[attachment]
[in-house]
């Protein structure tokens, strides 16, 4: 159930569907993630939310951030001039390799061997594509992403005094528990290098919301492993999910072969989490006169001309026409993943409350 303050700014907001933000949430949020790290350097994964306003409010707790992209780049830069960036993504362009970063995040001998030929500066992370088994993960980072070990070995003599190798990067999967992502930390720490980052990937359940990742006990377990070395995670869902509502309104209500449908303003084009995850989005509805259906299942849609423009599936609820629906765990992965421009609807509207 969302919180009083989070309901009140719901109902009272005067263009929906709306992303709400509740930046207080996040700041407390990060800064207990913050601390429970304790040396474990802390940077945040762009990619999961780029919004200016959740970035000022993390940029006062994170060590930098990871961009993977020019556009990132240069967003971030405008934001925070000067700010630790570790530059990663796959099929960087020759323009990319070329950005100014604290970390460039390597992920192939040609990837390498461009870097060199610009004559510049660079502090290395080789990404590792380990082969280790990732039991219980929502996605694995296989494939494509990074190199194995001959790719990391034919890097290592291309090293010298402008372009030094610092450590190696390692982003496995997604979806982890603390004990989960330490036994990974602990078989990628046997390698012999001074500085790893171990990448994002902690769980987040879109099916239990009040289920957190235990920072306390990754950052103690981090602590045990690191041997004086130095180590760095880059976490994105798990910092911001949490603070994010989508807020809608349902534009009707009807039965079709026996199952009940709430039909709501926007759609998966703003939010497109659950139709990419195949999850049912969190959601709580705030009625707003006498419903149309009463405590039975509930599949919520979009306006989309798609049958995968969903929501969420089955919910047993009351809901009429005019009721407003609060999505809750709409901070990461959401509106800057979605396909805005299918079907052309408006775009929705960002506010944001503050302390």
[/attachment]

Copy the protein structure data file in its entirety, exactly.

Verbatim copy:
[in-house]
């Protein structure tokens, strides 16, 4: 159930569907993630939310951030001039390799061997594509992403005094528990290098919301492993999910072969989490006169001309026409993943409350 303050700014907001933000949430949020790290350097994964306003409010707790992209780049830069960036993504362009970063995040001998030929500066992370088994993960980072070990070995003599190798990067999967992502930390720490980052990937359940990742006990377990070395995670869902509502309104209500449908303003084009995850989005509805259906299942849609423009599936609820629906765990992965421009609807509207 969302919180009083989070309901009140719901109902009272005067263009929906709306992303709400509740930046207080996040700041407390990060800064207990913050601390429970304790040396474990802390940077945040762009990619999961780029919004200016959740970035000022993390940029006062994170060590930098990871961009993977020019556009990132240069967003971030405008934001925070000067700010630790570790530059990663796959099929960087020759323009990319070329950005100014604290970390460039390597992920192939040609990837390498461009870097060199610009004559510049660079502090290395080789990404590792380990082969280790990732039991219980929502996605694995296989494939494509990074190199194995001959790719990391034919890097290592291309090293010298402008372009030094610092450590190696390692982003496995997604979806982890603390004990989960330490036994990974602990078989990628046997390698012999001074500085790893171990990448994002902690769980987040879109099916239990009040289920957190235990920072306390990754950052103690981090602590045990690191041997004086130095180590760095880059976490994105798990910092911001949490603070994010989508807020809608349902534009009707009807039965079709026996199952009940709430039909709501926007759609998966703003939010497109659950139709990419195949999850049912969190959601709580705030009625707003006498419903149309009463405590039975509930599949919520979009306006989309798609049958995968969903929501969420089955919910047993009351809901009429005019009721407003609060999505809750709409901070990461959401509106800057979605396909805005299918079907052309408006775009929705960002506010944001503050302390």